Recent Political Turmoil Homemade

By Julian Dierkes

I find it noticeable that the recent political turmoil (I hesitate to call it a crisis as a change of government is an endorsement of democratic institutions in some ways, and the state budget was passed relatively easily during this tumultuous period) is entirely homemade.

While Mongolian politics and media are usually rife with speculation about the various foreign connections that this or that politicians is supposed to have, there has been very little discussion of such connections recently.

In comparing R Amarjargal and Ch Saikhanbileg, there seemed to be very little discussion whether one of them is more Russophile than the other, or closer to China or to another neighbours.

Domestic Crisis

Is this lack of hinting at foreign connections an indicator of the recognition that this turmoil was homemade? The conclusion that the turmoil was entirely made-in-Mongolia seems quite obvious, but that has not been a reason for countries not to blame foreign forces for various activities. Note for example the silly insinuation of some kind of CIA or other involvement in the current Hong Kong protests offered by Chinese propaganda outlets.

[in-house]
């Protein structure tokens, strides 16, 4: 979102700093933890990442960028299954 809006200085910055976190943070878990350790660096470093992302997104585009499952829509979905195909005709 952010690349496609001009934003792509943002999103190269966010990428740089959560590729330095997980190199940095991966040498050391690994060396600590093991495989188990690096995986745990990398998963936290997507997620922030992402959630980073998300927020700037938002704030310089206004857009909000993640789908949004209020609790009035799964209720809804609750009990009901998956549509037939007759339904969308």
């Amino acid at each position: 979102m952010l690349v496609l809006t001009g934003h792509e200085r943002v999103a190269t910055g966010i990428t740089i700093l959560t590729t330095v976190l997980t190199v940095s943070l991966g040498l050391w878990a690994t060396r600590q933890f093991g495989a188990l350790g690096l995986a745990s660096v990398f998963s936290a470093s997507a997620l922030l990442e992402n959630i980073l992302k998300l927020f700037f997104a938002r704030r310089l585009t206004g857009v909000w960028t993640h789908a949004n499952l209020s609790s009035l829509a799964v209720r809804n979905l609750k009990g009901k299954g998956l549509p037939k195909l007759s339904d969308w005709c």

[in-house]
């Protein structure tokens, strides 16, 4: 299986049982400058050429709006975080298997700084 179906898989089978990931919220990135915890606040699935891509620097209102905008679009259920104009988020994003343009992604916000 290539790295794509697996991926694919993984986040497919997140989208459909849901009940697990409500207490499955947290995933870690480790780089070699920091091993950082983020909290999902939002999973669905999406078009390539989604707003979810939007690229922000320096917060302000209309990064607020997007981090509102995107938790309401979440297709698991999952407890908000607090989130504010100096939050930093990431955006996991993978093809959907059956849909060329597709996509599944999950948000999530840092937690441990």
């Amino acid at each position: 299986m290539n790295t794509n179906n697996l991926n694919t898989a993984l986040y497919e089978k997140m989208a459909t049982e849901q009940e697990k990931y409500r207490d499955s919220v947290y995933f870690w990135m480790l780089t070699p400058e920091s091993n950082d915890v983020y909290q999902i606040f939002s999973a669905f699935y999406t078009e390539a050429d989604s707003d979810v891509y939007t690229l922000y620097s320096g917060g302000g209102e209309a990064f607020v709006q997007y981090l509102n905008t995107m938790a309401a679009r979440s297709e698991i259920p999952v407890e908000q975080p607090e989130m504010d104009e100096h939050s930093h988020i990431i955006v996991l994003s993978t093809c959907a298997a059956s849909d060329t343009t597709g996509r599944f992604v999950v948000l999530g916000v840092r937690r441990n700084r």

But even in the free-wheeling and very political Mongolian media, there seems to have been an acknowledgment that the Altankhuyag government collapsed due to DP-internal fighting not through foreign manipulation. As much as Saikhanbileg is sometimes guessed to be “close” to Rio Tinto (whatever that really means), there haven’t been any hints at corporate conspiracies that have led to government changes.

That is all not only an accurate portrayal of the current crisis, but also a healthy sign of recognition of the agency of Mongolia’s government in its own fate, as I also discussed in the context of a brief reflection on Myanmar’s development as a lens on Mongolia’s context in the UB Post.

About Julian Dierkes

Julian Dierkes is a sociologist by training (PhD Princeton Univ) and a Mongolist by choice and passion since around 2005. He teaches in the Master of Public Policy and Global Affairs at the University of British Columbia in Vancouver, Canada. He toots and tweets @jdierkes
This entry was posted in Democratic Party, International Relations, Media and Press, Mongolia and ..., Party Politics, Politics and tagged . Bookmark the permalink.

1 Response to Recent Political Turmoil Homemade

  1. James McCormack says:

    Enjoy your perspectives on the nuances and background as well as the factual. It is a more rounded process. thanks.

Leave a Reply

Your email address will not be published. Required fields are marked *